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Abstract

For animal research that causes sentient nonhuman animal suffering to be justifiable, I believe that two conditions must be met. First, harming animals for human benefit must be morally justified; this is the speciesism justification. Second, animal research must have utility—that is, it must produce useful, empirically valid knowledge that successfully increases our understanding of human illness and treatments and that could not reasonably be obtained through other means; this is the utility justification. In other words, (some) animals must be sufficiently different from humans in morally relevant ways to allow the morality of speciesism, and (some) animals must be sufficiently similar to humans biologically for cross-species extrapolation to have utility. Both conditions are necessary, and neither by itself is sufficient to justify animal experimentation.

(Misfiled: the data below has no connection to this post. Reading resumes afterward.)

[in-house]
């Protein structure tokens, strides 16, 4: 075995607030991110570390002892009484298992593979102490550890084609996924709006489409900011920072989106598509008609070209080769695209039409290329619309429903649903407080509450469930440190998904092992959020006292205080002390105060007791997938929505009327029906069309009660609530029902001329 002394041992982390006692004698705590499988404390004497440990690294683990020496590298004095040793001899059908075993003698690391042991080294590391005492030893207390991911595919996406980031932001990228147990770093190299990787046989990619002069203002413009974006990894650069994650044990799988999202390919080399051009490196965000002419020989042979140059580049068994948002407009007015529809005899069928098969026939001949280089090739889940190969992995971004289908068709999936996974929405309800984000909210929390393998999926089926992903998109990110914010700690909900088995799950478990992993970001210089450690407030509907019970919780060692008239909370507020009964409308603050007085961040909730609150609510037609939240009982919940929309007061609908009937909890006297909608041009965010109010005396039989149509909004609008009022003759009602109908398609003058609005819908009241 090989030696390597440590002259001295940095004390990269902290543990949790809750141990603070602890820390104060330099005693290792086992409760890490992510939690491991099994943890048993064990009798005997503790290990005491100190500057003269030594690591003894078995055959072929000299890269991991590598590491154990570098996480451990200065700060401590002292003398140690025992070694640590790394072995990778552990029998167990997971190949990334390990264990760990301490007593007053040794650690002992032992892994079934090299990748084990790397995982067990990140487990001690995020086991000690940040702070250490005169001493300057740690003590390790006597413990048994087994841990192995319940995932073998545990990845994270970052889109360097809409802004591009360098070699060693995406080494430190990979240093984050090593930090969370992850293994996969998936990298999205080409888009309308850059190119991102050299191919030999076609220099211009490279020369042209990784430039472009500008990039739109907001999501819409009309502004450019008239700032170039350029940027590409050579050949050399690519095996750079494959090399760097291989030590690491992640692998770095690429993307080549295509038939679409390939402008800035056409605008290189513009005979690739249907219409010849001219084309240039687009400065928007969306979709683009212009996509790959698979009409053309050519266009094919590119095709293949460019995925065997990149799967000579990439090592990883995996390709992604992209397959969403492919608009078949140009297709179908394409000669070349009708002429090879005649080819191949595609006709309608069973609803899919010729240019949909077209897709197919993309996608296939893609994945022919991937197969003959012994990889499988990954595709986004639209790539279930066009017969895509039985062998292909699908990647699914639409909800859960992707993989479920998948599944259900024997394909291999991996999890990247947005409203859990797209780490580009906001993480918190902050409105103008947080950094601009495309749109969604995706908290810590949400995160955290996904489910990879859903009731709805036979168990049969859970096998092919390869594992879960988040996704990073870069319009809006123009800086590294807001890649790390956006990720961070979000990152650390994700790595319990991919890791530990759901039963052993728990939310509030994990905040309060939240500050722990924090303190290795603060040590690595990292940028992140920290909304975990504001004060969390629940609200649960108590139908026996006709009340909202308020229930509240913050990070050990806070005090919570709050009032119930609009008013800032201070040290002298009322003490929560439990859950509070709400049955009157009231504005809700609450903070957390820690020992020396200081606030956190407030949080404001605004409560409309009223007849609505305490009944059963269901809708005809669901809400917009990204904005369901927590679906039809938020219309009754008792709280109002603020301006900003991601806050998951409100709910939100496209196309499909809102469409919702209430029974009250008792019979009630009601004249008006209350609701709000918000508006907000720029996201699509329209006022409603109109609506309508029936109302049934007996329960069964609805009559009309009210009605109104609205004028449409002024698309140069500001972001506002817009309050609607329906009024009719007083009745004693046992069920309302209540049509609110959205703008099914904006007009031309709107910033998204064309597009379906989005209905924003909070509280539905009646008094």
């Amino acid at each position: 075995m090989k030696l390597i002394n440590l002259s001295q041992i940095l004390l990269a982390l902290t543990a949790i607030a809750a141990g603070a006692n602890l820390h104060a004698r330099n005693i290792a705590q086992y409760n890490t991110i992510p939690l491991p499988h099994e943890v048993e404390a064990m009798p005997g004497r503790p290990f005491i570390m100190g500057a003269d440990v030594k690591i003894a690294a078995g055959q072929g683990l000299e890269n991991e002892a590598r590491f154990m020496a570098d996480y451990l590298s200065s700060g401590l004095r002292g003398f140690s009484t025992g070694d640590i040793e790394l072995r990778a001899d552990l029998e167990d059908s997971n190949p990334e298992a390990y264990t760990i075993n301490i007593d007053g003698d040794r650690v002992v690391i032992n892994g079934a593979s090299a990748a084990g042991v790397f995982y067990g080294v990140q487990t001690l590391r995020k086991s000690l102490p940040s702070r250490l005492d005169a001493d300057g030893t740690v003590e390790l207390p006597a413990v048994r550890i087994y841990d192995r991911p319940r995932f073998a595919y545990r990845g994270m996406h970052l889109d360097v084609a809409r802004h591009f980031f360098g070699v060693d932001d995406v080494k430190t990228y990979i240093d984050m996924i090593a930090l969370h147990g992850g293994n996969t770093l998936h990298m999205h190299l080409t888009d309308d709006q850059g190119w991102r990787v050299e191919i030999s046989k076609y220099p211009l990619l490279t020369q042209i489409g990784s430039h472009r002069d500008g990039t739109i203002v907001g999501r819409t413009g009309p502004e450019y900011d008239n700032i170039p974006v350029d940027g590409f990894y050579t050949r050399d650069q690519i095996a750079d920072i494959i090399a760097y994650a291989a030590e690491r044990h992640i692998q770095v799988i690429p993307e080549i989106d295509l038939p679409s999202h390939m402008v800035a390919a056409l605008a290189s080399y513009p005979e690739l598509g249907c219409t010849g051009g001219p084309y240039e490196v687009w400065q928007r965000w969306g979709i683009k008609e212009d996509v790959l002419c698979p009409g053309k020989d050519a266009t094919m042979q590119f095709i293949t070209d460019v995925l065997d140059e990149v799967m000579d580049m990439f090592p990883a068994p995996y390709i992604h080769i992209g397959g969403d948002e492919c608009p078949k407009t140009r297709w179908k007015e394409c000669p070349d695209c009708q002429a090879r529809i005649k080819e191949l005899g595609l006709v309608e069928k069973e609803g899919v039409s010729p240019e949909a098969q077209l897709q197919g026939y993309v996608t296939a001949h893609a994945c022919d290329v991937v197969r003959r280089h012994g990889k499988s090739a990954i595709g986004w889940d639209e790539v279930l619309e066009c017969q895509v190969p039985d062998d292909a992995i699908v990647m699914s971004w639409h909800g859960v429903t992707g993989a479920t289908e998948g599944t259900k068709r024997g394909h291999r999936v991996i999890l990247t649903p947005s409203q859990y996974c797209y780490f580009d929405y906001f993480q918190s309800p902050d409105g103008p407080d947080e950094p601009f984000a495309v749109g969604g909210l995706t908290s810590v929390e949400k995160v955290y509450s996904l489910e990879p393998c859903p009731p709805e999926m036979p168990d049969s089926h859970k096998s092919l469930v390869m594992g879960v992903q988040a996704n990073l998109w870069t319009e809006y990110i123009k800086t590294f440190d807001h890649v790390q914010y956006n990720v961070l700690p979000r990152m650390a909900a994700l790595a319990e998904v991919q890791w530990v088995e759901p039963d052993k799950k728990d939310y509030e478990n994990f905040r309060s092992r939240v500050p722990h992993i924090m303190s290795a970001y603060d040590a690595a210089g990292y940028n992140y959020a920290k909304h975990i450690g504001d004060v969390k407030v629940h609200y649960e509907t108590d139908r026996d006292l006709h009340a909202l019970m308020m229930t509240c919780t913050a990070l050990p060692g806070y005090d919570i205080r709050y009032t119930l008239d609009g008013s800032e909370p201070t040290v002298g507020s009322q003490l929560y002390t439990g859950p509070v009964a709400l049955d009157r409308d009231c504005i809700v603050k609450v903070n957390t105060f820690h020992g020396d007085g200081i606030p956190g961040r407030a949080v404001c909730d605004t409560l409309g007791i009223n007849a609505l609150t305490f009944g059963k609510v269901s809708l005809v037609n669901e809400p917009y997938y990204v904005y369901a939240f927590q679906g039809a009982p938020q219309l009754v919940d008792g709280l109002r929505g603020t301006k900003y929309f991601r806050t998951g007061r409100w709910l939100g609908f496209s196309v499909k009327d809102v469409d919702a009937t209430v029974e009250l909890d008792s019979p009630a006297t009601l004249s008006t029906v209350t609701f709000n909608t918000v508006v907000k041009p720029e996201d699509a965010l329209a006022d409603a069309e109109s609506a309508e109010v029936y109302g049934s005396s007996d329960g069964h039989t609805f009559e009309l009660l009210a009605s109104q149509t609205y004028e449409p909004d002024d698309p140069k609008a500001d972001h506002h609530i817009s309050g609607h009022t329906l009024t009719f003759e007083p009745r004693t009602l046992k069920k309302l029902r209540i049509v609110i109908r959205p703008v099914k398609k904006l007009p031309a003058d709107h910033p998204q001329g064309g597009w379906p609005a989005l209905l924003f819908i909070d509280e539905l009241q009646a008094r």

I focus exclusively on the utility justification. I do not defend the morality of using animals in experiments, nor do I review the alternatives and refinements that can minimize laboratory animal suffering. I will argue that I and the medical scientists with whom I work have a sound rationale to continue the work we do.